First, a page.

Brexiteers don’t understand connections in foreign policy

by David Hannay | 26.03.2016

There are many odd aspects to the way supporters of Britain’s withdrawal from the EU look at the outside world. But few are more unrealistic than their attempts to fit Britain’s external relationships into tight little boxes, none of which, in their view, has any effect on the others.

It is easy to see why they do this. It is important not to admit that EU withdrawal might have some negative impact on the bilateral Anglo-French treaty, providing for British border controls to be operated in France. It is important too to maintain that Anglo-French military cooperation (about external interventions or drones, for example) is purely bilateral and has nothing whatsoever to do with the fact that both countries are members of the EU.

It is particularly important to maintain that Britain’s withdrawal from the EU would have no impact on NATO, which is presented as totally separate from the EU, even though most members of both organisations belong to the other. It is important to say that our bilateral relationships with countries all around the world are separate from our membership of the EU and would be enhanced by withdrawal, even though many of their governments are asking us to stay in.

So far, so logical, if you are looking at the world through a eurosceptic prism. But does it correspond to reality? It is hard to make sense of this world view in an era of increasing interdependence, when many of the challenges we face are global ones that require closer, not looser, international cooperation if they are to be mastered. And it does not work at all if those countries with whom they want to work bilaterally do not see things in a similar, compartmentalised way. The hard fact is they do not.

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    Most countries shape their foreign policies, taking account of a whole range of relationships with the rest of the world, multilateral ones as well as bilateral ones. They will weigh up their relationship with a Britain outside the EU in a hard-headed manner, asking such questions as whether our influence is as great now as it was when we were helping to shape EU policies; and whether the market access and investment opportunities we would be offering are as valuable as when we were part of the single market. And if their view is that we have acted in a way which damages organisations that they themselves value highly – such as the EU, NATO and the UN – they will be unlikely to be sympathetic or to promote bilateral relationships in the teeth of such considerations.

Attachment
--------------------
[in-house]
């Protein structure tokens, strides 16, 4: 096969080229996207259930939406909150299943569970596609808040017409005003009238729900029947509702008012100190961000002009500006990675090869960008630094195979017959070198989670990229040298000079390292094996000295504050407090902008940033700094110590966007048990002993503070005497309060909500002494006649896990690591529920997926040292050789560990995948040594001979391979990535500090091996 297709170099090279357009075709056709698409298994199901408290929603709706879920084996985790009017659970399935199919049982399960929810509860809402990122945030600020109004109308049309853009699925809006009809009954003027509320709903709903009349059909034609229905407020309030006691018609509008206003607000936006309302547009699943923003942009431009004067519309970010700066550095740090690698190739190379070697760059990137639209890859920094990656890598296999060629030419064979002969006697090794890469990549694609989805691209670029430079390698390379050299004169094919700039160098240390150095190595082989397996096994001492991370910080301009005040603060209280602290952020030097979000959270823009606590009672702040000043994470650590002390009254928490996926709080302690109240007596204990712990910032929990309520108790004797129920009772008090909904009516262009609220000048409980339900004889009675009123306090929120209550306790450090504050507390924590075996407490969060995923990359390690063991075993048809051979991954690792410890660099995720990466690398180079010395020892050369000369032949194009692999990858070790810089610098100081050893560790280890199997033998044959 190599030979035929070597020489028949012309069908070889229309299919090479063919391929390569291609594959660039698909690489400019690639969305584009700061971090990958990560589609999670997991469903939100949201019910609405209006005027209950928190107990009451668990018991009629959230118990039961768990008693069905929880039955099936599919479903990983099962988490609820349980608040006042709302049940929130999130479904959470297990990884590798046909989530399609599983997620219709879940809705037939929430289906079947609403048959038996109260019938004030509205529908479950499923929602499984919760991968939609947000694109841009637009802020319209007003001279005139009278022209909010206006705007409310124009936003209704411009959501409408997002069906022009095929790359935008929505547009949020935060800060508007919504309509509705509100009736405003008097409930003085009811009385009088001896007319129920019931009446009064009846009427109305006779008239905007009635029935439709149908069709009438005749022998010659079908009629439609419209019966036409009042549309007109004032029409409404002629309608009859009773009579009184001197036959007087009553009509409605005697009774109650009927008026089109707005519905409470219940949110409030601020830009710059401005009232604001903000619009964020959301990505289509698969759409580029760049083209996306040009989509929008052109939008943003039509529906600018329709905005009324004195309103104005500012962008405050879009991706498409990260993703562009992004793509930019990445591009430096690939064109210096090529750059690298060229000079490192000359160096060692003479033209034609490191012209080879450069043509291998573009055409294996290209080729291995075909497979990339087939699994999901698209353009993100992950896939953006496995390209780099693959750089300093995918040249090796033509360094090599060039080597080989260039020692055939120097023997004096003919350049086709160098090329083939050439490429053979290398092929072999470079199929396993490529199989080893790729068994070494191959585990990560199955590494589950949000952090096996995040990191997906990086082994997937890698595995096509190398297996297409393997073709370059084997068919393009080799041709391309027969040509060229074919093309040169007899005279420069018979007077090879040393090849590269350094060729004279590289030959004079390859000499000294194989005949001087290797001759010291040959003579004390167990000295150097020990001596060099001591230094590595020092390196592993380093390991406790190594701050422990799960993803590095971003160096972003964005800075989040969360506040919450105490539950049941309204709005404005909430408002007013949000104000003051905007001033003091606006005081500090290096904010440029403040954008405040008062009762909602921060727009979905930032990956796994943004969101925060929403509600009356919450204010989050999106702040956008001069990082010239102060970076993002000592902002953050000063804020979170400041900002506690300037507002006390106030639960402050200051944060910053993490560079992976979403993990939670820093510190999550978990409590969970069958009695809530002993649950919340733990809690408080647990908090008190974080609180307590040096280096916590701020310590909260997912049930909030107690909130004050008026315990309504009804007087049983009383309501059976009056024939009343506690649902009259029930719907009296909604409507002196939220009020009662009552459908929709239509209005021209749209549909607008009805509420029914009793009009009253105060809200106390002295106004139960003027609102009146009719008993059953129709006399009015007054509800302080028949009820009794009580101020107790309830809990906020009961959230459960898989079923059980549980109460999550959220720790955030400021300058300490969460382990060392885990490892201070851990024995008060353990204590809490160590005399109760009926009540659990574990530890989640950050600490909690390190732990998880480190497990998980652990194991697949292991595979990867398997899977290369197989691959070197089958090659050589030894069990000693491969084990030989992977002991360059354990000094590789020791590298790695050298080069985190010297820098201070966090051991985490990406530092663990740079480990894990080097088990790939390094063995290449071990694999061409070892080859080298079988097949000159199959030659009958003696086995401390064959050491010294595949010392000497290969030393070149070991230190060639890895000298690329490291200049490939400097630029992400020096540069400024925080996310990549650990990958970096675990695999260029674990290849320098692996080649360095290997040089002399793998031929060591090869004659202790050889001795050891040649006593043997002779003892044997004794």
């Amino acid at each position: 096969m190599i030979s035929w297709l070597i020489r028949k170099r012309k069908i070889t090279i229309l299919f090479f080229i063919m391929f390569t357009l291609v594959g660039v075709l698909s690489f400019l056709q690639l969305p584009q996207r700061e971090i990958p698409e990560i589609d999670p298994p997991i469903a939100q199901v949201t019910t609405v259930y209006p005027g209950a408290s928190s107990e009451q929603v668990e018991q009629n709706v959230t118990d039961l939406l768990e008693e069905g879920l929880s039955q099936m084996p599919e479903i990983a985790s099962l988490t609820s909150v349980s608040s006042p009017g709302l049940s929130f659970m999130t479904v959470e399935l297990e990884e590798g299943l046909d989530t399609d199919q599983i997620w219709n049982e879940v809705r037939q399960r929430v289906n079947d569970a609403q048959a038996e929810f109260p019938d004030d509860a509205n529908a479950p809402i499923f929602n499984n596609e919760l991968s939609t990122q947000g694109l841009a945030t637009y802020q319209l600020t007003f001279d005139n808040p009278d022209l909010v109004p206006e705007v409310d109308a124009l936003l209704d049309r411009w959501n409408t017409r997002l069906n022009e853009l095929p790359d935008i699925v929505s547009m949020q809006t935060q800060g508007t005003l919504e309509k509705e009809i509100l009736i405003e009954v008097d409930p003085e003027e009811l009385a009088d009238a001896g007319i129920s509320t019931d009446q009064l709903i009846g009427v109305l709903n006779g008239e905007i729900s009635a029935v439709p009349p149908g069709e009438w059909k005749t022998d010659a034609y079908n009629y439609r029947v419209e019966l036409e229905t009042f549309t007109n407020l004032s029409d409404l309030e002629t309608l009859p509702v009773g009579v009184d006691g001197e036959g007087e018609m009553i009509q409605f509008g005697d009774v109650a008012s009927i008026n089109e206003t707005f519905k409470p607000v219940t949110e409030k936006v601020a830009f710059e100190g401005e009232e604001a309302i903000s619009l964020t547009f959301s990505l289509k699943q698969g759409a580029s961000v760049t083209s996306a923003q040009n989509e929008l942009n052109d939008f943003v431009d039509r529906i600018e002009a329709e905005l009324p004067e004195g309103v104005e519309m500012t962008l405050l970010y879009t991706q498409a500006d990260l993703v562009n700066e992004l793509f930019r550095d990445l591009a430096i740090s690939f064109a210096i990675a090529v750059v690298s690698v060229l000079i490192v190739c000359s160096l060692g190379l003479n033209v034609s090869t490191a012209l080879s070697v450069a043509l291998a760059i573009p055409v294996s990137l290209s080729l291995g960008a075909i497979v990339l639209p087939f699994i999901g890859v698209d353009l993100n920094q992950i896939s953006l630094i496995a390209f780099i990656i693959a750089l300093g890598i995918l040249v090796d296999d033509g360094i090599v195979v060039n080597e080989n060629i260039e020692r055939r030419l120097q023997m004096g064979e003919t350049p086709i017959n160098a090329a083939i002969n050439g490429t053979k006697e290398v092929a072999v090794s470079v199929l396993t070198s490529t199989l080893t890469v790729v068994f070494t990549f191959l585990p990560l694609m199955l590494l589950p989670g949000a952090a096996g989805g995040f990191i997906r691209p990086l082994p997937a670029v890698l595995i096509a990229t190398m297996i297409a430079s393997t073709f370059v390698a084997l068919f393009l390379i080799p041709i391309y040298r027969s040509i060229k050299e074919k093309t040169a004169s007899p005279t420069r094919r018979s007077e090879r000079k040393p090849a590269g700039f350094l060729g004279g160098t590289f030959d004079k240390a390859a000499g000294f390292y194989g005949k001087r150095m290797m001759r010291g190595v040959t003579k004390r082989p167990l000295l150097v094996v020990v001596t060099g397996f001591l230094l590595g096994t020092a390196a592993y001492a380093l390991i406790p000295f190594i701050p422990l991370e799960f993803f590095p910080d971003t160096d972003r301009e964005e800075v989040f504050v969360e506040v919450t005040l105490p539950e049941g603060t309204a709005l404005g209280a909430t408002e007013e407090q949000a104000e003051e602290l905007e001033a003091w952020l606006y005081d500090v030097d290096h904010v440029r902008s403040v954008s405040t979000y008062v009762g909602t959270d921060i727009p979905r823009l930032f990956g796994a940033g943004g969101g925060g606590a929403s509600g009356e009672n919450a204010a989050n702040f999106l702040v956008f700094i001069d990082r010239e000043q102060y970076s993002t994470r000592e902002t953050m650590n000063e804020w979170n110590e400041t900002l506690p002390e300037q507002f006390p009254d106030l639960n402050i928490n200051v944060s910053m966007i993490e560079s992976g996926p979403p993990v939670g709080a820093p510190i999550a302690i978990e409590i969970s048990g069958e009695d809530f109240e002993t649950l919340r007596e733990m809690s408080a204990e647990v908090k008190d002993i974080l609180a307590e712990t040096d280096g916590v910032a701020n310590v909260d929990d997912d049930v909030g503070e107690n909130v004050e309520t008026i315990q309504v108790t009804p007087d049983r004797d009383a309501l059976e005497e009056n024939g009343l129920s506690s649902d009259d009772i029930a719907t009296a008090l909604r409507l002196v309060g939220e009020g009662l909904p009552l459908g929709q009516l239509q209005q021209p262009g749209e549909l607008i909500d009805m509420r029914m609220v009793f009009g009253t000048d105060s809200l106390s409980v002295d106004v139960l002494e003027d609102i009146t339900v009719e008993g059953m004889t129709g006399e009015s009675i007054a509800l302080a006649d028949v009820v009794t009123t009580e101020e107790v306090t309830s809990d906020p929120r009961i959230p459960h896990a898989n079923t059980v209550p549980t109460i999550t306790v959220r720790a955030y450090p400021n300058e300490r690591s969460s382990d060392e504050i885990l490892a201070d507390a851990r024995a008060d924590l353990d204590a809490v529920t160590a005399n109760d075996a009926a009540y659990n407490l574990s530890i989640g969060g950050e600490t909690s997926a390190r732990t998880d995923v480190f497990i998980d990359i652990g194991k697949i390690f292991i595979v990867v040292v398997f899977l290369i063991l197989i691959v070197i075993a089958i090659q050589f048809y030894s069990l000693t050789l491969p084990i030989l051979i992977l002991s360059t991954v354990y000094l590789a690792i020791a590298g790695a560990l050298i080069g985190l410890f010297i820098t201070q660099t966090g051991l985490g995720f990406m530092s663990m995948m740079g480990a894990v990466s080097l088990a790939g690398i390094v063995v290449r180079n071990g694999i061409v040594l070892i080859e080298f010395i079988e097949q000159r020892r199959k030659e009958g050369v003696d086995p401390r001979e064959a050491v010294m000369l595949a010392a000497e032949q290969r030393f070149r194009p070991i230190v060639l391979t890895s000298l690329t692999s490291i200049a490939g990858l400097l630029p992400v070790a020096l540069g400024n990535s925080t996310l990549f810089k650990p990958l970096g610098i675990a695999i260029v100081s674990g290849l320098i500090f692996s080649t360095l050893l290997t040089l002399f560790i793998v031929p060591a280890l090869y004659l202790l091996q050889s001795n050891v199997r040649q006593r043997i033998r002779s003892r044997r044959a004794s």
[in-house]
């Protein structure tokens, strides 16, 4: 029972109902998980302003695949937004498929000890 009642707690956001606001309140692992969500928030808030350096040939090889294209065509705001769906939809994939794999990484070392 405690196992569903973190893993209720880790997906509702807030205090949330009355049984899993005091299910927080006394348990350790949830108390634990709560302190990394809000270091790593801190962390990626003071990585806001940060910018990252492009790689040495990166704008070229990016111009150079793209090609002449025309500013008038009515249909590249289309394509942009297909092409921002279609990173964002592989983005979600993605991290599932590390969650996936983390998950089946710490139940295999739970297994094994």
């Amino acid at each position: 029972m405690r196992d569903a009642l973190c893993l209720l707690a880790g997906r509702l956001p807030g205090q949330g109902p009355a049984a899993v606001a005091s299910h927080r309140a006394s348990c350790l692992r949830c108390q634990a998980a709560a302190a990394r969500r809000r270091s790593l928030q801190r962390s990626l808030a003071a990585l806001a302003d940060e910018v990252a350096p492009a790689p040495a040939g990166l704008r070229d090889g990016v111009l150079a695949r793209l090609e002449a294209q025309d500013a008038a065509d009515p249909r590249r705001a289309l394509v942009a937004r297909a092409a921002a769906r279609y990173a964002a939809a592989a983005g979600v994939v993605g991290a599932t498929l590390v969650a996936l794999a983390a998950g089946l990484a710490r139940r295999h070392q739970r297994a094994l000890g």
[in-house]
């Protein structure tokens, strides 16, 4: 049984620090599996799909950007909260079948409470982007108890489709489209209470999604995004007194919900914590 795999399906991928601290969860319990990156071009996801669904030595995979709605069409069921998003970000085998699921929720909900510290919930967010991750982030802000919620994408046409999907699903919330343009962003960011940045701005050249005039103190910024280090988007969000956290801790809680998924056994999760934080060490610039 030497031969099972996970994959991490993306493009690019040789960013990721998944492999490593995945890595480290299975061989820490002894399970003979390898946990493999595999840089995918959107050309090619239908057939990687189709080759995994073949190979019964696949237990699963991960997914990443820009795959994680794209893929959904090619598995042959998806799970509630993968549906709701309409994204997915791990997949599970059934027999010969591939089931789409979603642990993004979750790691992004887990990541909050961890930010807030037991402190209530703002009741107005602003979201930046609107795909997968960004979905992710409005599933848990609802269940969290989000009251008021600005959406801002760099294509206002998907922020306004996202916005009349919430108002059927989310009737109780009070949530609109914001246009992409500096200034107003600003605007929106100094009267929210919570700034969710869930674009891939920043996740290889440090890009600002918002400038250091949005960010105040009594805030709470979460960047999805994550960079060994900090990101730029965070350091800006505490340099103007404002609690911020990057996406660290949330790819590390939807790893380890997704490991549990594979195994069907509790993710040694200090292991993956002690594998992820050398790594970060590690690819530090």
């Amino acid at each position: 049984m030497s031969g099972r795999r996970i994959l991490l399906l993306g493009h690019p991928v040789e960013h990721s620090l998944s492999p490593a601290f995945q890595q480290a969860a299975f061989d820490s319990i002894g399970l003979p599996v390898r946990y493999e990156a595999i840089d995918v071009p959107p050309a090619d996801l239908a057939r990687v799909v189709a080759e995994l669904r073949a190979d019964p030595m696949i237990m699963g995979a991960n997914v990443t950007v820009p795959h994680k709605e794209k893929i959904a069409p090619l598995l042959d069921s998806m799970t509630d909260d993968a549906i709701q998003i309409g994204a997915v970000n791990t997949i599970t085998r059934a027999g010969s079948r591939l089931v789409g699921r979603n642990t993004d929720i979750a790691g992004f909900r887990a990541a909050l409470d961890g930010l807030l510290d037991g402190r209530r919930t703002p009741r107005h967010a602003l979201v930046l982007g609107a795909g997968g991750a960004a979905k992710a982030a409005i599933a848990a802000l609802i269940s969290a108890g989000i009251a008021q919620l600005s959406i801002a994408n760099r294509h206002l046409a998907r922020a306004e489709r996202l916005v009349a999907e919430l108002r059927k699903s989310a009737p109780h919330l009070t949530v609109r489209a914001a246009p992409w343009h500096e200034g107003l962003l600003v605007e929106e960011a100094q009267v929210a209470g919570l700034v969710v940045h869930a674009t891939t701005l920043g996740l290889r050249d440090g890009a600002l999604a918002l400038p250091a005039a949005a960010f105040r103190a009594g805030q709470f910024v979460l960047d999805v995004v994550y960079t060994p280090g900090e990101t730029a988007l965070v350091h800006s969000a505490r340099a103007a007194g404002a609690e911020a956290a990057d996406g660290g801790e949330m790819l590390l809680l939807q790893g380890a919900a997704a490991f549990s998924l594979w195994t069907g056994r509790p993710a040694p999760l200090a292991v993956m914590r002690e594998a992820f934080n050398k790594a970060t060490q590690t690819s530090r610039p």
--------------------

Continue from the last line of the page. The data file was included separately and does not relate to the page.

Can we be sure that the French see issues like border controls and security cooperation in the same compartmentalised way as our eurosceptics do when the French government invariably presents Anglo-French cooperation as part of a wider, European picture? Can we be sure that the US is unworried about the effect of Brexit on NATO and on the EU’s willingness to take a tough line with Russia over Crimea and Ukraine, even when from the President downwards they say they are? If the compartmentalisation of foreign policy is indeed a pipedream not shared by others, we had better not put our faith in it when we vote on 23 June.

    David Hannay is a former UK ambassador to the EU and UN. He was involved in Britain’s accession negotiations to the European Economic Community and was Britain’s Permanent Representative in Brussels when the UK helped to draft the Single European Act, which provided the foundation for the Single Market.

    Edited by Hugo Dixon

    Tags: , Categories: Articles, Security

    One Response to “Brexiteers don’t understand connections in foreign policy”

    • The problem with your analysis is your assumption that brexiters don’t want and/or will have reduced cooperation with the wider world or the EU. Also you seem to be under the illusion that what we do with the EU is cooperation. Cooperation is defined as parties working closely together toward common interests. But more importantly they do this because they want to not because they are legally obliged to like under the supranational governance of the EU,where whether a party wants to or not the have to work together because of the treaties they have signed. I call that coercion not cooperation.